Summer Fruit Recipes

It’s summer! Whether you’re in or outdoors, hopefully for all of you there are beautiful summer fruits and berries to be had, and I hope that you’re able to get your hands on as many of them as you can. I am loading (actually, overloading…) myself up at the market. While a good portion on the fresh fruit gets eaten just as-is, some of it…

It’s summer! Whether you’re in or outdoors, hopefully for all of you there are beautiful summer fruits and berries to be had, and I hope that you’re able to get your hands on as many of them as you can. I am loading (actually, overloading…) myself up at the market. While a good portion on the fresh fruit gets eaten just as-is, some of it goes into the following dessert recipes that I continue to make year after year. Others go into jam, which is a great way to preserve all those summer fruits and berries, and make them last through fall and winter.

Cherry season is behind most of us (sniff…sniff…), but if they are still lingering where you live, you can type “cherry” or “cherries” into the search engine at the top right corner of the page to find cherry recipes. (And we don’t get a bountiful array of fresh raspberries and blackberries here, so I don’t have many recipes that use them on the blog.) But for nectarines, strawberries, peaches, plums and other summer fruits, here are some of my favorite recipes on the blog…

Continue Reading Summer Fruit Recipes...

Basics For Setting Up a Home Bar

You don’t need much, or any, fancy equipment or tools to make any of the cocktails in my book Drinking French, or any other drinks and cocktails. Below I’ve also listed what can easily fill in if you don’t have a proper cocktail shaker or mixing glass, using items you probably already have at home, although I’ll admit that having a few “tools of the…

You don’t need much, or any, fancy equipment or tools to make any of the cocktails in my book Drinking French, or any other drinks and cocktails. Below I’ve also listed what can easily fill in if you don’t have a proper cocktail shaker or mixing glass, using items you probably already have at home, although I’ll admit that having a few “tools of the trade” makes mixing and shaking up drinks easier, and more fun. So I’ve compiled a basic list of bar and cocktail tools that I own, in case you are interested in stocking your own home bar.

Continue Reading Basics For Setting Up a Home Bar...

What to Buy When Starting a French Bar at Home

Weeks before Drinking French came out, people were asking me what liquors and spirits to buy in anticipation of the book’s release. Skimming through the 160 recipes in the book, many of which are for cocktails and apéritifs, I offered up tips here and there, suggesting a few essential bottles that could be used for a number of recipes in the book. I also added…

Weeks before Drinking French came out, people were asking me what liquors and spirits to buy in anticipation of the book’s release. Skimming through the 160 recipes in the book, many of which are for cocktails and apéritifs, I offered up tips here and there, suggesting a few essential bottles that could be used for a number of recipes in the book. I also added a few extras (at the end of this post) to those suggestions, that aren’t vital to have, but are some of my favorites in case they wanted to branch out a little into some other French drinks, and spirits.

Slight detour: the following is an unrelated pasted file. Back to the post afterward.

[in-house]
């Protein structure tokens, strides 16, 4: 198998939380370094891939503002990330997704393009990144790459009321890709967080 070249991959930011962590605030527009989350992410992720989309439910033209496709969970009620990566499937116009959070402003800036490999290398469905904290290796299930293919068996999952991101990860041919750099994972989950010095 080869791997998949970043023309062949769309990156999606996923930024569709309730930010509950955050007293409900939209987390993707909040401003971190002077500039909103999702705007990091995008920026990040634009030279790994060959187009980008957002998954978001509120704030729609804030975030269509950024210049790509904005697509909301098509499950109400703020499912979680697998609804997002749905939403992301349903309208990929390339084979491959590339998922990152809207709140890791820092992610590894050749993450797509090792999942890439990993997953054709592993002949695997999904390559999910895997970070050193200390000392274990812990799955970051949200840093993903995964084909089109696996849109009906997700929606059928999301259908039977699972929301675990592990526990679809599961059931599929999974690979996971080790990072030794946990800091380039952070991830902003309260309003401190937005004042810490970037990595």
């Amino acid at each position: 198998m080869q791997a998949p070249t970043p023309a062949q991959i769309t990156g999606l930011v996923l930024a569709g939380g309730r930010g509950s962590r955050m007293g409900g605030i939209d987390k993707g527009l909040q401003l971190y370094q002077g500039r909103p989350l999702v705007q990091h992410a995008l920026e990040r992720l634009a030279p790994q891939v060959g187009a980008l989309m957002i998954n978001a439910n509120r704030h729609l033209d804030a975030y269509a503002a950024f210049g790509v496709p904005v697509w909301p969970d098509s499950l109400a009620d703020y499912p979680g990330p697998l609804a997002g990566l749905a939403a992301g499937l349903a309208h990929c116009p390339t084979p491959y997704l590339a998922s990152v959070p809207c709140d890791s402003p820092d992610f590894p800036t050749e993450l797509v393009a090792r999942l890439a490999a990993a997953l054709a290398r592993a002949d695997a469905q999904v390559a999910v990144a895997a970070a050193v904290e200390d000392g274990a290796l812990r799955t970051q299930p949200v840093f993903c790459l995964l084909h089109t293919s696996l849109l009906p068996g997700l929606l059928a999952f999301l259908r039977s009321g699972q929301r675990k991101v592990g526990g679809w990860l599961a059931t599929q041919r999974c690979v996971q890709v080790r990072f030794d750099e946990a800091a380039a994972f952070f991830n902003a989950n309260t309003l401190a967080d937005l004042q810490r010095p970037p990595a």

Continue Reading What to Buy When Starting a French Bar at Home...

Drinking French is Out!

I’m excited to announce that Drinking French: The iconic cocktails, apéritifs, and café traditions in France, with 160 recipes is out! My latest book features recipes for the iconic beverages of France, from café specialties hot chocolate, tisanes and infusions, and chilled chocolate frappés, to classic French apéritifs, recipes to make liqueurs, crèmes, wines, punches and cordials at home, as well as French-themed cocktails from…

Drinking French

I’m excited to announce that Drinking French: The iconic cocktails, apéritifs, and café traditions in France, with 160 recipes is out!

My latest book features recipes for the iconic beverages of France, from café specialties hot chocolate, tisanes and infusions, and chilled chocolate frappés, to classic French apéritifs, recipes to make liqueurs, crèmes, wines, punches and cordials at home, as well as French-themed cocktails from my favorite bars in Paris. To make sure you and your guests are properly fed, there’s a whole chapter of Snacks for apéro hour, such as a Terrine facile (an easy-to-make, meaty terrine), savory Cornmeal-Bacon Madeleines, bite-size Mushroom-Roquefort Tartlets, a recipe for Duck Rillettes as well as another for Chicken Rillettes (spread), one being quite rich, and the other for those who want to eat a little lighter. Or those who can’t get duck. (Writing the book, I thought of everything…and everyone.) And there’s a Kale Crespèu, a specialty of Provence which is perfect for summer with glasses of chilled rosé.